No other region of our planet is as diverse as Southeast Asia. The 600 million residents of Southeast Asia are divided by a wide array of languages, religions, and traditions. ASEAN includes 240 million Muslims, 130 million Christians, 140 million Buddhists, 7 million Hindus, and 50 million followers of folk religions. ASEAN’s political systems, too, span a wide spectrum, from representative democracies to one-party states and monarchies. The region’s cultures are even more diverse. Consider the Acehnese and the Javanese: both are categorized as Muslim in Indonesia, but culturally they could not be more different. The Acehnese, keen to assert their separate identity, waged a bitter war of secession in Indonesia, and Aceh is the only province in Indonesia under Sharia law.

Given this remarkable diversity, Southeast Asia should have been a hotbed of separatist movements and political divisions. As Ruth McVey, an American scholar renowned for her knowledge of Southeast Asian history, has observed: “The question to be posed is not so much of why there is armed separatism in Southeast Asia as why there is not more of it.”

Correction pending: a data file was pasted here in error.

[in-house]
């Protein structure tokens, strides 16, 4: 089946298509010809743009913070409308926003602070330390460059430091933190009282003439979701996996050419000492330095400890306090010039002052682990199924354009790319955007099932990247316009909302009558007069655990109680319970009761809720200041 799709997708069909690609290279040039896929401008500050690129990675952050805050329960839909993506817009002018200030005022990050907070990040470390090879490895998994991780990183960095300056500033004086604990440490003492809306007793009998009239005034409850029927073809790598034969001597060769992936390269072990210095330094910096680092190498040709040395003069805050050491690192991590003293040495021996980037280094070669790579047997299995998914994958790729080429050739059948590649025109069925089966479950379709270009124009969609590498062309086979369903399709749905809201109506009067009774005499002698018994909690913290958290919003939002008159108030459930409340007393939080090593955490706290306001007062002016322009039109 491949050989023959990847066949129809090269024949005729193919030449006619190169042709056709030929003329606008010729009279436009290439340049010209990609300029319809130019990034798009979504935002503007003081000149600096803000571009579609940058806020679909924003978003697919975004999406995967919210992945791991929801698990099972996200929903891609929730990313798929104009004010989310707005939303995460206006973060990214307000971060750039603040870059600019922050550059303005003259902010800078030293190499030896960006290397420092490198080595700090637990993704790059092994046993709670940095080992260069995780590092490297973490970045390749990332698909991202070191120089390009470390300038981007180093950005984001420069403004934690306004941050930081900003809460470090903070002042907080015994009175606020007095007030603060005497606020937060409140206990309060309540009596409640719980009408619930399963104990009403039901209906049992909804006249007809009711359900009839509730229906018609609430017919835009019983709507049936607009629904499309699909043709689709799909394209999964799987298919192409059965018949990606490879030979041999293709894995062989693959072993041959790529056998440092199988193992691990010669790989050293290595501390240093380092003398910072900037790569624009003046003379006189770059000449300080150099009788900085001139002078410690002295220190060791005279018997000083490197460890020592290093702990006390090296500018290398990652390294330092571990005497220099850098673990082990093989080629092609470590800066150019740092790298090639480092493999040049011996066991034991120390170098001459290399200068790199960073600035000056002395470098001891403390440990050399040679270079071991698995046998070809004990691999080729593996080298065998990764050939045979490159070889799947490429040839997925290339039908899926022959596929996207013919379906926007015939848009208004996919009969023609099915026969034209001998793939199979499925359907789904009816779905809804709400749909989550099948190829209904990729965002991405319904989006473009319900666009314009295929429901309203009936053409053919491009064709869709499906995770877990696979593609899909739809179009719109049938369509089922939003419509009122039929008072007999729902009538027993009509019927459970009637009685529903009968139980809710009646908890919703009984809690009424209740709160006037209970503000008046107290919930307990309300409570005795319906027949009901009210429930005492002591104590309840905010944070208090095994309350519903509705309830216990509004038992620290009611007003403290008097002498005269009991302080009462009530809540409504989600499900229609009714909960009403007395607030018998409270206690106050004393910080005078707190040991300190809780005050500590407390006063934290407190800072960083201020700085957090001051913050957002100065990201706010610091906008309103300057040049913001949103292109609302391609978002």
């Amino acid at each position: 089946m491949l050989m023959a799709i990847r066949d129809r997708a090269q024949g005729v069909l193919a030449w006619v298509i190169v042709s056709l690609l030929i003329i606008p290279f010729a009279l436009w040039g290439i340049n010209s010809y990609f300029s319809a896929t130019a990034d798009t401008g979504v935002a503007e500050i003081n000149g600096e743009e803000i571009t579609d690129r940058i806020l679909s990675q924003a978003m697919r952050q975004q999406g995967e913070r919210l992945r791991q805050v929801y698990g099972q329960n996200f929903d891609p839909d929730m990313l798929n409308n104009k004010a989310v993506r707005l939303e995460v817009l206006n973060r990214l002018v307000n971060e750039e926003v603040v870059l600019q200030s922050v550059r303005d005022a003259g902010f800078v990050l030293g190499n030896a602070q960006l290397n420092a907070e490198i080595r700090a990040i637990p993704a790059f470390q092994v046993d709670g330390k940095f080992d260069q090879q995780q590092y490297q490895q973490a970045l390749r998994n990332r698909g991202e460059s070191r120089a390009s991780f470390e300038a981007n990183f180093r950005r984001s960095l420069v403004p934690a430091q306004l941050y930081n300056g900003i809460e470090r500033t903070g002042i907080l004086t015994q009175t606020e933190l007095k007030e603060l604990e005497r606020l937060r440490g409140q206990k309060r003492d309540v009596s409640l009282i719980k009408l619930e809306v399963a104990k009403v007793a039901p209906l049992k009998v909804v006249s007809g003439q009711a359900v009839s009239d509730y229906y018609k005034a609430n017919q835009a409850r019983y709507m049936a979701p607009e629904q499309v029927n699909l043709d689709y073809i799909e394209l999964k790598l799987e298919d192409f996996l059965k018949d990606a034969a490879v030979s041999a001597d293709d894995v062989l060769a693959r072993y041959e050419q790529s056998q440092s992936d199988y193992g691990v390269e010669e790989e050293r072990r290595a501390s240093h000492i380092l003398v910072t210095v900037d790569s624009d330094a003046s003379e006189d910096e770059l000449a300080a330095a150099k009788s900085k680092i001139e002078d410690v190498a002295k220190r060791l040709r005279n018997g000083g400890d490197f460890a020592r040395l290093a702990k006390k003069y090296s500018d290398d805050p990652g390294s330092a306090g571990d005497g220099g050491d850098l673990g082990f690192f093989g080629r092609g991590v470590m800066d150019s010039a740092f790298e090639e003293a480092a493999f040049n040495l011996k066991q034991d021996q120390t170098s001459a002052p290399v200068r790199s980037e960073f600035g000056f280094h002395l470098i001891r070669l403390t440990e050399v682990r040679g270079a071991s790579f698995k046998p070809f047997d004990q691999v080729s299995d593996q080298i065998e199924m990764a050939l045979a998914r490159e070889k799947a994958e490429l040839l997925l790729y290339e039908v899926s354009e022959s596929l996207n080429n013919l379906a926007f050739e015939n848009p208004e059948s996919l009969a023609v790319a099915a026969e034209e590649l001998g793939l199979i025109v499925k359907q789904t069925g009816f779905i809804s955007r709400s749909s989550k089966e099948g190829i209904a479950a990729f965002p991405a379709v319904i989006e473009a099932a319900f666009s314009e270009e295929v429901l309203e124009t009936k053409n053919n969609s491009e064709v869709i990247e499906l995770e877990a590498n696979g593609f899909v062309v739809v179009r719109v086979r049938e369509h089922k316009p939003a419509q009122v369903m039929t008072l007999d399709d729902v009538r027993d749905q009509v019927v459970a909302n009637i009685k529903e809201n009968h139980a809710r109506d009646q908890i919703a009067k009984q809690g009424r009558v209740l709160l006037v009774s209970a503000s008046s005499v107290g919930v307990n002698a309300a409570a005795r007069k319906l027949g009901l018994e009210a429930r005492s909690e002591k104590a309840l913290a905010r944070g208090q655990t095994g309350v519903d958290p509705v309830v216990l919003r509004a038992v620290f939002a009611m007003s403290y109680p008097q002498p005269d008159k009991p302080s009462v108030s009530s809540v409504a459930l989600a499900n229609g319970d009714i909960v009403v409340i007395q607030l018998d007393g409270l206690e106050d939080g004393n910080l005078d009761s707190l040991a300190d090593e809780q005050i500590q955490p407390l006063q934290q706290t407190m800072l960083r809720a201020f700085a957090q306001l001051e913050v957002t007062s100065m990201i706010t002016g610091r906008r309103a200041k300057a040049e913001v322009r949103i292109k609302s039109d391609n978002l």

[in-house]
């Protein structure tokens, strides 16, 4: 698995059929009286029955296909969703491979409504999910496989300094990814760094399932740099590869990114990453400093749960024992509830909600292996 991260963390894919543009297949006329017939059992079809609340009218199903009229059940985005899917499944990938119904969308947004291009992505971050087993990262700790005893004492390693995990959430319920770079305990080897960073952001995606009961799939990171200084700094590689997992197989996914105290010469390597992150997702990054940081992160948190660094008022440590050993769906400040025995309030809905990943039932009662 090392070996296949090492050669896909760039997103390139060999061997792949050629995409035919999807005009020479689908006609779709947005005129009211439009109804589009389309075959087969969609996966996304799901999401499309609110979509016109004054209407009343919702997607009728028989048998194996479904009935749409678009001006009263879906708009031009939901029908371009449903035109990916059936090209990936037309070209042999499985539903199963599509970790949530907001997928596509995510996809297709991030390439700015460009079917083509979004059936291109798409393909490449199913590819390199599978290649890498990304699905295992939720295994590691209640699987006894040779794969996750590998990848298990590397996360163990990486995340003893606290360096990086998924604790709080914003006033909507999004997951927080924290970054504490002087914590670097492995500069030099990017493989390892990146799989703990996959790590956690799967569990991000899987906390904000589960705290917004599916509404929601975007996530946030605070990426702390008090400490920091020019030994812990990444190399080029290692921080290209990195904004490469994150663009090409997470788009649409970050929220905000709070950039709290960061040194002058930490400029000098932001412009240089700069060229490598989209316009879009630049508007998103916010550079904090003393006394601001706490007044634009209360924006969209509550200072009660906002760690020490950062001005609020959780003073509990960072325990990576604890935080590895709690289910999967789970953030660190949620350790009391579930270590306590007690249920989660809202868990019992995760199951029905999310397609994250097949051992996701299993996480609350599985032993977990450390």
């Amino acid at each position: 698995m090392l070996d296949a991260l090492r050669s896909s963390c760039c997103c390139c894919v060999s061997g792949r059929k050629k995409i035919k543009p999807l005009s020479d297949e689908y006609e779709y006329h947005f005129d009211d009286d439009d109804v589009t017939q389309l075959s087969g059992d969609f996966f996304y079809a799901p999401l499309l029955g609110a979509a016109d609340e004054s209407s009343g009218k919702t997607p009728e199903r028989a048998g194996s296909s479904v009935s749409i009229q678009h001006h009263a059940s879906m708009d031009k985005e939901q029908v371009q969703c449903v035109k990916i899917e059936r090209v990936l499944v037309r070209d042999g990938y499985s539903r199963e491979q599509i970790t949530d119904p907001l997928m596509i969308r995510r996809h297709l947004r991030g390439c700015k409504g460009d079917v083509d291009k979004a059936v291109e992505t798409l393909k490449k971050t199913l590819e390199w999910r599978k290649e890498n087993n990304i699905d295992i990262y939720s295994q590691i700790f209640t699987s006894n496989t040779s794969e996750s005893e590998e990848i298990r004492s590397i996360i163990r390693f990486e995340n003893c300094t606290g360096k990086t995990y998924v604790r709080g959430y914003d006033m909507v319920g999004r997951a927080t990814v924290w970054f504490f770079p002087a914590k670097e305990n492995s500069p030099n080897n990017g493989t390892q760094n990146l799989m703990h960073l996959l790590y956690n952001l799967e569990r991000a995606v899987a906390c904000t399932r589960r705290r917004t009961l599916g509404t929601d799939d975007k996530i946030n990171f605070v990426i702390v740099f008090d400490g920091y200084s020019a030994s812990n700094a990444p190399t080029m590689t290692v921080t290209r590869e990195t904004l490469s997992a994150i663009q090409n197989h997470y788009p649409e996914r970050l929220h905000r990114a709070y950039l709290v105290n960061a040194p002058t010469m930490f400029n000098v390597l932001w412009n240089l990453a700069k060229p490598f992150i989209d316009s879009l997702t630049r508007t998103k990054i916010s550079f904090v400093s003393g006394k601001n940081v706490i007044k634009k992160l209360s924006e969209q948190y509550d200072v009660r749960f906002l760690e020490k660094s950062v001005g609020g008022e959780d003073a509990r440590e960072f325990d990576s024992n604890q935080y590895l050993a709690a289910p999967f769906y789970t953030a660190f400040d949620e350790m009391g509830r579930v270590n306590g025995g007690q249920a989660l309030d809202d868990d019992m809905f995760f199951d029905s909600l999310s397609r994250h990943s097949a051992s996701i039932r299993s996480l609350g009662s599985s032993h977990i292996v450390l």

When ASEAN was founded in 1967, almost no one believed it would last—let alone succeed. Two regional groupings, the Association of Southeast Asian States and Maphilindo, had already failed. Indochina had fallen to the communist wave, and the rest of Southeast Asia looked poised to fall like dominoes as well. Singapore had just split from Malaysia, in the wake of disputes and racial riots. Before that, Malaysia and Singapore had experienced Confrontation with Indonesia-a conflict that ended only in 1966.

Barry Desker, Dean of the S. Rajaratnam School of International Studies, described the situation as follows: